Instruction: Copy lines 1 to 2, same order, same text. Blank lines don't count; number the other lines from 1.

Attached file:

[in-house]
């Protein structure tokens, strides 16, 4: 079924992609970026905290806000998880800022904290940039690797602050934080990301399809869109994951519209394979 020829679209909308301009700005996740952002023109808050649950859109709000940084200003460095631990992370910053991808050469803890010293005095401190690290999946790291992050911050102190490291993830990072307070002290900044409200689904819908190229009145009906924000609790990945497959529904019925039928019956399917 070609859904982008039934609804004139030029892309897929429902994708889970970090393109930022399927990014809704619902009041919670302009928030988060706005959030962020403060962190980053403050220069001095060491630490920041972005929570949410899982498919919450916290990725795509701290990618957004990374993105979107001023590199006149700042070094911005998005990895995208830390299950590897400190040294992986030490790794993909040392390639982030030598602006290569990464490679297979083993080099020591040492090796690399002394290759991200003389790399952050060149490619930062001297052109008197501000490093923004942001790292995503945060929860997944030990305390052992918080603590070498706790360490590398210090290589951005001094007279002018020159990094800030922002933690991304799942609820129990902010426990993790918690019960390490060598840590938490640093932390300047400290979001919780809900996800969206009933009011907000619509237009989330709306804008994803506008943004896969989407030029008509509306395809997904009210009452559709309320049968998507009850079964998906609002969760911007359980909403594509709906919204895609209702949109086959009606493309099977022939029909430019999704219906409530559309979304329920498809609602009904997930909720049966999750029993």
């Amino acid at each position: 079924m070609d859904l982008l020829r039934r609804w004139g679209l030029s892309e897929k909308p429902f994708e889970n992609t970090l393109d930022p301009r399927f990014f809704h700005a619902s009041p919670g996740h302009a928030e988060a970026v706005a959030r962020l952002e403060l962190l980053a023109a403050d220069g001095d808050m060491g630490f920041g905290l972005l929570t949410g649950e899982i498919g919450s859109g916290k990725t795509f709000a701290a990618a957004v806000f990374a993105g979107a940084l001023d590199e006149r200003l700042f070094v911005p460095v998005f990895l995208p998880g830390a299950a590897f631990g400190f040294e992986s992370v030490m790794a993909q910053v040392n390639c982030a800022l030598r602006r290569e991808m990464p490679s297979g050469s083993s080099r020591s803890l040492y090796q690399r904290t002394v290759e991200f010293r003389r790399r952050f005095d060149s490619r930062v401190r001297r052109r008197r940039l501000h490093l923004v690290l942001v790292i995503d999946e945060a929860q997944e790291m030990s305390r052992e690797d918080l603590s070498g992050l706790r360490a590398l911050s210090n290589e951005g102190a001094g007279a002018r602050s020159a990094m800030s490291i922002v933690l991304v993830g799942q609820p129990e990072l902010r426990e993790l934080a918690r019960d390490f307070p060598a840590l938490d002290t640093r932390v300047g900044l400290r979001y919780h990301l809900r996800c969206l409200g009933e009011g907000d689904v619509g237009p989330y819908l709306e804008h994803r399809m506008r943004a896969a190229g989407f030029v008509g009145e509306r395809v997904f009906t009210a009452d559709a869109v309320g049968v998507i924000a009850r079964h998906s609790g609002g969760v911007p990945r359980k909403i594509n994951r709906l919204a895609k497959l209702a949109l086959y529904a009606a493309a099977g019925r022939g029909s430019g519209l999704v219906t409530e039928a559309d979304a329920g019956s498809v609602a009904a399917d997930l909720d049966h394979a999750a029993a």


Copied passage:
[in-house]
């Protein structure tokens, strides 16, 4: 079924992609970026905290806000998880800022904290940039690797602050934080990301399809869109994951519209394979 020829679209909308301009700005996740952002023109808050649950859109709000940084200003460095631990992370910053991808050469803890010293005095401190690290999946790291992050911050102190490291993830990072307070002290900044409200689904819908190229009145009906924000609790990945497959529904019925039928019956399917 070609859904982008039934609804004139030029892309897929429902994708889970970090393109930022399927990014809704619902009041919670302009928030988060706005959030962020403060962190980053403050220069001095060491630490920041972005929570949410899982498919919450916290990725795509701290990618957004990374993105979107001023590199006149700042070094911005998005990895995208830390299950590897400190040294992986030490790794993909040392390639982030030598602006290569990464490679297979083993080099020591040492090796690399002394290759991200003389790399952050060149490619930062001297052109008197501000490093923004942001790292995503945060929860997944030990305390052992918080603590070498706790360490590398210090290589951005001094007279002018020159990094800030922002933690991304799942609820129990902010426990993790918690019960390490060598840590938490640093932390300047400290979001919780809900996800969206009933009011907000619509237009989330709306804008994803506008943004896969989407030029008509509306395809997904009210009452559709309320049968998507009850079964998906609002969760911007359980909403594509709906919204895609209702949109086959009606493309099977022939029909430019999704219906409530559309979304329920498809609602009904997930909720049966999750029993």